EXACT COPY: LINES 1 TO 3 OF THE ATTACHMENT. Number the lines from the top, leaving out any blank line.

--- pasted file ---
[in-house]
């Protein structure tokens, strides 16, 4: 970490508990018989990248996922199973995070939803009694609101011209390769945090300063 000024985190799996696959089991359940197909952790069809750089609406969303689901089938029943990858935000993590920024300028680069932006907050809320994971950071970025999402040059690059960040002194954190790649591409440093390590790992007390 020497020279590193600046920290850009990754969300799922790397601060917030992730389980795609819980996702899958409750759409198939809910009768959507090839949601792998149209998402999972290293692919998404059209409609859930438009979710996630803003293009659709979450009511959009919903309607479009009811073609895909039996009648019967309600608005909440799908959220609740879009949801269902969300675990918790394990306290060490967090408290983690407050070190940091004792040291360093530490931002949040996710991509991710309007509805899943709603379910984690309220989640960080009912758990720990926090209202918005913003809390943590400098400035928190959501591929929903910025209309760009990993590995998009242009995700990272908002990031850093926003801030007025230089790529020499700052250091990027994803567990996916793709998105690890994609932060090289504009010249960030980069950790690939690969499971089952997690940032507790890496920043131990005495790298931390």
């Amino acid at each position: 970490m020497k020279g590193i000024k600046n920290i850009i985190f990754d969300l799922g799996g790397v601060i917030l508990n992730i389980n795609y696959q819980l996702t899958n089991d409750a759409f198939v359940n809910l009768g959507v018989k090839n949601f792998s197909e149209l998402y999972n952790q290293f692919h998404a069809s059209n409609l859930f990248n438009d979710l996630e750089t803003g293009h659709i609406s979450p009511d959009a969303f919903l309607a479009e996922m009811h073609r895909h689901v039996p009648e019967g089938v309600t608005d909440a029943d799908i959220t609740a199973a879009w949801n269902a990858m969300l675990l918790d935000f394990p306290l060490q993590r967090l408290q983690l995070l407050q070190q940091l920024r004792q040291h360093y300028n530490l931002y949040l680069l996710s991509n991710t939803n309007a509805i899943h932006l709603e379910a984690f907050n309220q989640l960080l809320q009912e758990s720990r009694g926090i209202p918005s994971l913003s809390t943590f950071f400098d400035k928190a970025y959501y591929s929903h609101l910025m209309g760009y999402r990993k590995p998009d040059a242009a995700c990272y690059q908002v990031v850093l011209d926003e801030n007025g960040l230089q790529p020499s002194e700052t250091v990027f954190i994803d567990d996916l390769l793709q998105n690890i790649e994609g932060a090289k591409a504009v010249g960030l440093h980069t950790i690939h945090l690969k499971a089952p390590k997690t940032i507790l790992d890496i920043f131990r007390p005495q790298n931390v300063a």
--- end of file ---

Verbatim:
[in-house]
């Protein structure tokens, strides 16, 4: 970490508990018989990248996922199973995070939803009694609101011209390769945090300063 000024985190799996696959089991359940197909952790069809750089609406969303689901089938029943990858935000993590920024300028680069932006907050809320994971950071970025999402040059690059960040002194954190790649591409440093390590790992007390 020497020279590193600046920290850009990754969300799922790397601060917030992730389980795609819980996702899958409750759409198939809910009768959507090839949601792998149209998402999972290293692919998404059209409609859930438009979710996630803003293009659709979450009511959009919903309607479009009811073609895909039996009648019967309600608005909440799908959220609740879009949801269902969300675990918790394990306290060490967090408290983690407050070190940091004792040291360093530490931002949040996710991509991710309007509805899943709603379910984690309220989640960080009912758990720990926090209202918005913003809390943590400098400035928190959501591929929903910025209309760009990993590995998009242009995700990272908002990031850093926003801030007025230089790529020499700052250091990027994803567990996916793709998105690890994609932060090289504009010249960030980069950790690939690969499971089952997690940032507790890496920043131990005495790298931390």
């Amino acid at each position: 970490m020497k020279g590193i000024k600046n920290i850009i985190f990754d969300l799922g799996g790397v601060i917030l508990n992730i389980n795609y696959q819980l996702t899958n089991d409750a759409f198939v359940n809910l009768g959507v018989k090839n949601f792998s197909e149209l998402y999972n952790q290293f692919h998404a069809s059209n409609l859930f990248n438009d979710l996630e750089t803003g293009h659709i609406s979450p009511d959009a969303f919903l309607a479009e996922m009811h073609r895909h689901v039996p009648e019967g089938v309600t608005d909440a029943d799908i959220t609740a199973a879009w949801n269902a990858m969300l675990l918790d935000f394990p306290l060490q993590r967090l408290q983690l995070l407050q070190q940091l920024r004792q040291h360093y300028n530490l931002y949040l680069l996710s991509n991710t939803n309007a509805i899943h932006l709603e379910a984690f907050n309220q989640l960080l809320q009912e758990s720990r009694g926090i209202p918005s994971l913003s809390t943590f950071f400098d400035k928190a970025y959501y591929s929903h609101l910025m209309g760009y999402r990993k590995p998009d040059a242009a995700c990272y690059q908002v990031v850093l011209d926003e801030n007025g960040l230089q790529p020499s002194e700052t250091v990027f954190i994803d567990d996916l390769l793709q998105n690890i790649e994609g932060a090289k591409a504009v010249g960030l440093h980069t950790i690939h945090l690969k499971a089952p390590k997690t940032i507790l790992d890496i920043f131990r007390p005495q790298n931390v300063a």